Title

Calcium Intake and Hypertension among Obese Adults in United States: Associations and Implications Explored

Document Type

Article

Publication Date

9-1-2015

Description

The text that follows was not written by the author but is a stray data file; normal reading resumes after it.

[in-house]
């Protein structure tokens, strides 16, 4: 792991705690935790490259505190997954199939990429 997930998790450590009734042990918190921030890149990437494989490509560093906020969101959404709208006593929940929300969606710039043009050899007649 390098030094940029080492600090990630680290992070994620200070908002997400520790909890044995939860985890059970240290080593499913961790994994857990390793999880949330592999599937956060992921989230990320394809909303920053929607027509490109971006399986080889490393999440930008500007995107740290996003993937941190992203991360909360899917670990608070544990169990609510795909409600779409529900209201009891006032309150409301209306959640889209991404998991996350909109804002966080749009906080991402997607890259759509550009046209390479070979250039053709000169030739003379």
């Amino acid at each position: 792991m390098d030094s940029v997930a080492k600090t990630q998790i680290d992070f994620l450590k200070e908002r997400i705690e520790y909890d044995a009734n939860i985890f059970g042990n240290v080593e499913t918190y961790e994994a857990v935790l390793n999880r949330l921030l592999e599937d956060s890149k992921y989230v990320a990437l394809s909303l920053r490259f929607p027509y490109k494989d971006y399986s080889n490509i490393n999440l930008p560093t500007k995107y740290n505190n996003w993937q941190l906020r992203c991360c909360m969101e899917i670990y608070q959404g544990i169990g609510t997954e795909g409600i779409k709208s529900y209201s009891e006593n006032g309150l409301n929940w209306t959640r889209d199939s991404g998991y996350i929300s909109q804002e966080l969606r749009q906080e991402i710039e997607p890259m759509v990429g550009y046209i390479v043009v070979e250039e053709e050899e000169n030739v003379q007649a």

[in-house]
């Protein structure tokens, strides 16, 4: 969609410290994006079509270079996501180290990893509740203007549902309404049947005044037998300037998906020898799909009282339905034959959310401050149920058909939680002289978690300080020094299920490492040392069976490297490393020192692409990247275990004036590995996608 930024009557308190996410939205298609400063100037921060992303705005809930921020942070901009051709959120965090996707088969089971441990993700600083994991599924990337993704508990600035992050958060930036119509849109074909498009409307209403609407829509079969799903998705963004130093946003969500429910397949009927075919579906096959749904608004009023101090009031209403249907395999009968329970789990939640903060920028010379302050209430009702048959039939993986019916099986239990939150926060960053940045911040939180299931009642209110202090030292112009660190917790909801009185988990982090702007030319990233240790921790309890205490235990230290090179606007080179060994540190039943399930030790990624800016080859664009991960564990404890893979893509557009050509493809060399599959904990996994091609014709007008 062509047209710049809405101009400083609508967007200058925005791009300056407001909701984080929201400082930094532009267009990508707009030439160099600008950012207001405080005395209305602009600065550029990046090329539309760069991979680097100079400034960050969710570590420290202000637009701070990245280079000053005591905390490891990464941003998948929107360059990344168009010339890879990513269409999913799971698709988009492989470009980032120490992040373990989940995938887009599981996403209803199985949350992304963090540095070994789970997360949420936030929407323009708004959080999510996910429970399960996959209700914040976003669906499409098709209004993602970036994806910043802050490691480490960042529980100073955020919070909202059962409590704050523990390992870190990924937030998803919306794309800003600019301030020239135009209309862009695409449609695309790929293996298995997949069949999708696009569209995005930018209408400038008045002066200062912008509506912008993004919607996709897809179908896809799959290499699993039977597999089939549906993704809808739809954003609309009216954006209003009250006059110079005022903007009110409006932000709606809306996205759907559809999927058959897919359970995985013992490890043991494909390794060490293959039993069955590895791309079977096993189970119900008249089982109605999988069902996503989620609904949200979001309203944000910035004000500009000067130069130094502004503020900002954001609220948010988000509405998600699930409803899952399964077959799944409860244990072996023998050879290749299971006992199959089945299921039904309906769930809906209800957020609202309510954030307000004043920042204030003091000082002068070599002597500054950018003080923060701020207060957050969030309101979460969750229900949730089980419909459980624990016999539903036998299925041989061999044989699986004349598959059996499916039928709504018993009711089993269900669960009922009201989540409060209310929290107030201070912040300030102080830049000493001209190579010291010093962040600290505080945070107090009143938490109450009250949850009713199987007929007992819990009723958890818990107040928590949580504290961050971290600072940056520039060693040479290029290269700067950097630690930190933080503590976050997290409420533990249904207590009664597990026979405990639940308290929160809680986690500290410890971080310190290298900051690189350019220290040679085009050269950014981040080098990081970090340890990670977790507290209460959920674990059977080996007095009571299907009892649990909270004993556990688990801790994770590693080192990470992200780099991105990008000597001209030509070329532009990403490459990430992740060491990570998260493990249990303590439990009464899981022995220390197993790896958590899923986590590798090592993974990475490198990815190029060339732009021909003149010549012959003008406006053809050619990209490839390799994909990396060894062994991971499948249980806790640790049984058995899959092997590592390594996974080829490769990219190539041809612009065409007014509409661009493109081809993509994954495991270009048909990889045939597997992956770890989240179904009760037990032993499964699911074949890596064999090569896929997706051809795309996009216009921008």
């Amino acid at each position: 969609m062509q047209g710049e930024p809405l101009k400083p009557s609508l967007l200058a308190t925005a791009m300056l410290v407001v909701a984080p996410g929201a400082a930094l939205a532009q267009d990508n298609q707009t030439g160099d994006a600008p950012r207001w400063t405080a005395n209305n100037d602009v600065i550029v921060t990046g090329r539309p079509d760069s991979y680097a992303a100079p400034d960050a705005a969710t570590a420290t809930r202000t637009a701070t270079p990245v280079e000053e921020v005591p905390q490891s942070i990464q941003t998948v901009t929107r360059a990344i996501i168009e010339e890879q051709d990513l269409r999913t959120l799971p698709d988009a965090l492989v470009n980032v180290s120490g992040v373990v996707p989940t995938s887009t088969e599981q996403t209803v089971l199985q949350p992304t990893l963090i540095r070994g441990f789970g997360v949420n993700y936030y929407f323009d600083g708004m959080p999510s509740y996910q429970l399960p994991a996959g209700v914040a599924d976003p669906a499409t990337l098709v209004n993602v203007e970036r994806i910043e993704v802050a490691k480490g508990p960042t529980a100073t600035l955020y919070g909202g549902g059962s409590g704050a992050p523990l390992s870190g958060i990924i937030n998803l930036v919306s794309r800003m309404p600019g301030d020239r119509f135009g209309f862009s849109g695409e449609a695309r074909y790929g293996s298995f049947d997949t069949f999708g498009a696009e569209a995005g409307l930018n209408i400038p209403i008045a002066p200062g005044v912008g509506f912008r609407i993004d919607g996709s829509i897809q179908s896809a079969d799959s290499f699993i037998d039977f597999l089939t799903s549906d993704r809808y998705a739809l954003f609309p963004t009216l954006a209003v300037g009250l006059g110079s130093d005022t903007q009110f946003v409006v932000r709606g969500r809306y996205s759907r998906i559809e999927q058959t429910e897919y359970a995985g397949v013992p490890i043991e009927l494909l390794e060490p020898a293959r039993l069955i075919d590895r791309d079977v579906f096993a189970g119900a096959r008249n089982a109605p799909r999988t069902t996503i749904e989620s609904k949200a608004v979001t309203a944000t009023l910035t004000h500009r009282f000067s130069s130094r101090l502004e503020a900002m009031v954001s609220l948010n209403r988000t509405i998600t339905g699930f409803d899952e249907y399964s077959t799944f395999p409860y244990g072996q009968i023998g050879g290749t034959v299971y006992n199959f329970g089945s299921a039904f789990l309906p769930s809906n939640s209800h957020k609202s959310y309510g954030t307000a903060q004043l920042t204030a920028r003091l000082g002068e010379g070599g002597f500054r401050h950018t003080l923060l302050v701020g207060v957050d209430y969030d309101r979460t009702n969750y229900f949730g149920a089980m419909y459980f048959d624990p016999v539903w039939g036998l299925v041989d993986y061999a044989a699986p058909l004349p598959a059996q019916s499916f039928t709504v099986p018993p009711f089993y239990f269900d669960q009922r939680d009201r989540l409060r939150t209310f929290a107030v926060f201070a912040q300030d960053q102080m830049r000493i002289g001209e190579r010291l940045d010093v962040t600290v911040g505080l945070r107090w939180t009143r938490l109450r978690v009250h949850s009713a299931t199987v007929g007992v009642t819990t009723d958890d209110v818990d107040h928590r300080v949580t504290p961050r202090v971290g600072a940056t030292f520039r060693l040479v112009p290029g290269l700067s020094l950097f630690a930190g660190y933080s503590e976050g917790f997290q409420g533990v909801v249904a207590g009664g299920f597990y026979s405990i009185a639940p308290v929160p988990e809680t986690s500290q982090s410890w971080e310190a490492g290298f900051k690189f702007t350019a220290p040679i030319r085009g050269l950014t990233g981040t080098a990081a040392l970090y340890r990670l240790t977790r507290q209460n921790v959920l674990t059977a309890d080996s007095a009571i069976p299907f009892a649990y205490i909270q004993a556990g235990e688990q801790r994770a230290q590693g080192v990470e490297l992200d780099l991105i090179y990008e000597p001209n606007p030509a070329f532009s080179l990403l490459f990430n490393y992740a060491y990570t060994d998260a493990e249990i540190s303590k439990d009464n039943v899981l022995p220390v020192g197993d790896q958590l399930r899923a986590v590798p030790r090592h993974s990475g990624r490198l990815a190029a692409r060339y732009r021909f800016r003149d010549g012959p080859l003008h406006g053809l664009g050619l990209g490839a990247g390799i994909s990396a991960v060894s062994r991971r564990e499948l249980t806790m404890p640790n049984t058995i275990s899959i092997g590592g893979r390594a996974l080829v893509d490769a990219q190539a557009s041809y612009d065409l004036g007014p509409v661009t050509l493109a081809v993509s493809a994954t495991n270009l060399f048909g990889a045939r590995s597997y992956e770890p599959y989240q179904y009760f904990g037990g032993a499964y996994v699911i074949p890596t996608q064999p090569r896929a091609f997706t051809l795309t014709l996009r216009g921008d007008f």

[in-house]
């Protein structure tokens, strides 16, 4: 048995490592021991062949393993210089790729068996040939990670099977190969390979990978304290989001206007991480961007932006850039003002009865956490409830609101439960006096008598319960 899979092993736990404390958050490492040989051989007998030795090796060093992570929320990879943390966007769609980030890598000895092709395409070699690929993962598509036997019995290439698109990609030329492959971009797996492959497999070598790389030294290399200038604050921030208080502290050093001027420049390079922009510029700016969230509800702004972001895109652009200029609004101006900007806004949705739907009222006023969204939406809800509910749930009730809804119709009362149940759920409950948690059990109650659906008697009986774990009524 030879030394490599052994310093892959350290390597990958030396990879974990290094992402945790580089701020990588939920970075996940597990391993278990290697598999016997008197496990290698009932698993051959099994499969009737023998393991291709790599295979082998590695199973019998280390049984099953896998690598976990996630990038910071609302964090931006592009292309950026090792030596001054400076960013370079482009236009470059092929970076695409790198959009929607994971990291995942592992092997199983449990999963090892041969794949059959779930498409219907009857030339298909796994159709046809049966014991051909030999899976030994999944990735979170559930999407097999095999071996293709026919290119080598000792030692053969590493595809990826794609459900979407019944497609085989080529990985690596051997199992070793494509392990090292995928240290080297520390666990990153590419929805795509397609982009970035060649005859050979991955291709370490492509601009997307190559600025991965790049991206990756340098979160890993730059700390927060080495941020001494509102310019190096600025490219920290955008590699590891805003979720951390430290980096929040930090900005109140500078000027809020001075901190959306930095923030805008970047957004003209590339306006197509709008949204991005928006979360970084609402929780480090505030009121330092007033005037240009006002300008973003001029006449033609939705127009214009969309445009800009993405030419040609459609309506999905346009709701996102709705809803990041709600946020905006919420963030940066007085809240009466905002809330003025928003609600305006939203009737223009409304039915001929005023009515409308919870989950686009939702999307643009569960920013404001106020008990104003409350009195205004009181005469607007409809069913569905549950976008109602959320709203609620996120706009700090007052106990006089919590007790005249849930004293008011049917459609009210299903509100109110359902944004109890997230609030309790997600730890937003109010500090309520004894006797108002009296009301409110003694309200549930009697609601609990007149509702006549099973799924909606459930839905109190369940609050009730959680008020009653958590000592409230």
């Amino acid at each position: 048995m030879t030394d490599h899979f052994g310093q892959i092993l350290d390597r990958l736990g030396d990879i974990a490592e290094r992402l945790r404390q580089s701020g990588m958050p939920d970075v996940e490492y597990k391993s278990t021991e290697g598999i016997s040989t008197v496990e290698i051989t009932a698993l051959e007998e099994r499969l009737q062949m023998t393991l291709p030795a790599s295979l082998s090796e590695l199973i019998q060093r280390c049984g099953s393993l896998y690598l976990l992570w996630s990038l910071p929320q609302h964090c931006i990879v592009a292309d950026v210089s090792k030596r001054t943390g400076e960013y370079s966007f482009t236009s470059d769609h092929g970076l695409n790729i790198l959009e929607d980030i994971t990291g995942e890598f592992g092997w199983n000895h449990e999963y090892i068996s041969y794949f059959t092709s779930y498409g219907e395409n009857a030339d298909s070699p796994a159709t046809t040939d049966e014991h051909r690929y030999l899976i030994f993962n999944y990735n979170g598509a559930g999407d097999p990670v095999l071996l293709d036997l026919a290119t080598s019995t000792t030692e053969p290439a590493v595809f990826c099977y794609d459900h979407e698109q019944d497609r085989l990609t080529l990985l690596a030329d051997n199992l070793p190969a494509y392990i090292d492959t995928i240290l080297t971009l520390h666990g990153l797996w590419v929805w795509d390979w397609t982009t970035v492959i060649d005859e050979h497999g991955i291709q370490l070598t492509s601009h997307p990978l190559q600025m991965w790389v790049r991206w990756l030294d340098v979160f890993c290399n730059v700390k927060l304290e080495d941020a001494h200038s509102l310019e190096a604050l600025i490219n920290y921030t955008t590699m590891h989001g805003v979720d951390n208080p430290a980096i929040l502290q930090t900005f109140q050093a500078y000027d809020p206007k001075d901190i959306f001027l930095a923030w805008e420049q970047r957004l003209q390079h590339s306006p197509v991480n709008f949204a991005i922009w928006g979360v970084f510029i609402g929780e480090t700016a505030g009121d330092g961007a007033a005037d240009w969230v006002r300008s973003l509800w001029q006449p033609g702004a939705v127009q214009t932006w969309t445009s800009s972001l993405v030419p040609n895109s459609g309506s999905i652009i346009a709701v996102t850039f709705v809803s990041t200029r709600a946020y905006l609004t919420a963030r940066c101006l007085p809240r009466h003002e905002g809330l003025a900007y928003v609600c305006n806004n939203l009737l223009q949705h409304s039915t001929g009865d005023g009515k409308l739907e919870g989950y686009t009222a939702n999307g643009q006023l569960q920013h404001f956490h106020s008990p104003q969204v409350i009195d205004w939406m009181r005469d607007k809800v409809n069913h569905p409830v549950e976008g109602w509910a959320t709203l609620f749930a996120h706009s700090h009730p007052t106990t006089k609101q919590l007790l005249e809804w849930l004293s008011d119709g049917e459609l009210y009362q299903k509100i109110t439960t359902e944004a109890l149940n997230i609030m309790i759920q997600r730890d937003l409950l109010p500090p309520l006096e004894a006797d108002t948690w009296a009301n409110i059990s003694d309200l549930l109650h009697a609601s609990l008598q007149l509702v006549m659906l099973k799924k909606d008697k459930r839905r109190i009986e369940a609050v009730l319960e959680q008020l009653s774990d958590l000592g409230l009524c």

The relationship between calcium intake and hypertension is receiving increased research attention. The prevalence of hypertension is high among the obese populations. Calcium is a mineral that influences blood pressure. The aim of the study was to examine the association between calcium intake and hypertension in a large nationally representative sample of obese American adults. A total of 14 408 obese adults aged 20 years or older were obtained from the 1999–2010 National Health and Nutrition Examination Survey. Analysis of variance and linear regression models were used to examine relationships between calcium intake and systolic blood pressure (SBP) as well as diastolic blood pressure (DBP). Multiple logistic regression models were used to examine the association between calcium intake and hypertension after adjusting for potential confounders and interactions, including: age, race, education level, alcohol use, smoking, diabetes status, sodium intake and potassium intake. Calcium intake was significantly lower for the hypertensive group compared with the normotensive group (P < 0.0001), especially among those obese female young adults aged 20–44 years and among non-diabetic obese adults. Based on ordinary linear regression analysis, a significant inverse relationship was detected, SBP and DBP decreased if calcium intake increased (SBP: regression coefficient estimate=−0.015, P < 0.0001; DBP: regression coefficient estimate=−0.028, P < 0.0001). Multiple logistic regression showed that calcium intake was negatively associated with the probability of hypertension (odds ratio (OR)=0.81, 95% confidence interval (CI): 0.74–0.87, P < 0.0001). In stratified analysis, calcium intake in youngest adults (age 20–44 years) had the lowest likelihood of hypertension (OR=0.77, 95% CI: 0.64–0.93, P < 0.0001), the inverse relationship between calcium intake and probability of hypertension was stronger among females (OR: 0.68, 95% CI: 0.55–0.84, P < 0.0001), when compared with the whole sample including all of 14 408 obese adults. The protective effect of calcium intake and hypertension was found significantly in obese non-diabetic adults (OR: OR=0.77, 95% CI: 0.67–0.89, P < 0.0001) not in obese diabetic adults. SBP, DBP and calcium intake were log transformed for both ordinary linear regression analysis and logistic regression analysis. Our study findings underscore the need to explore the physiological mechanism between calcium intake and hypertension. In this study, increased calcium intake was associated with the lowest risk of hypertension. Future studies utilizing longitudinal research designs are needed to quantify therapeutic levels of calcium for control of hypertension among obese adults. Increasing calcium intake among American adults may offer promise as a cost-effective strategy to improve hypertension among obese adults; however, further scientific exploration is warranted.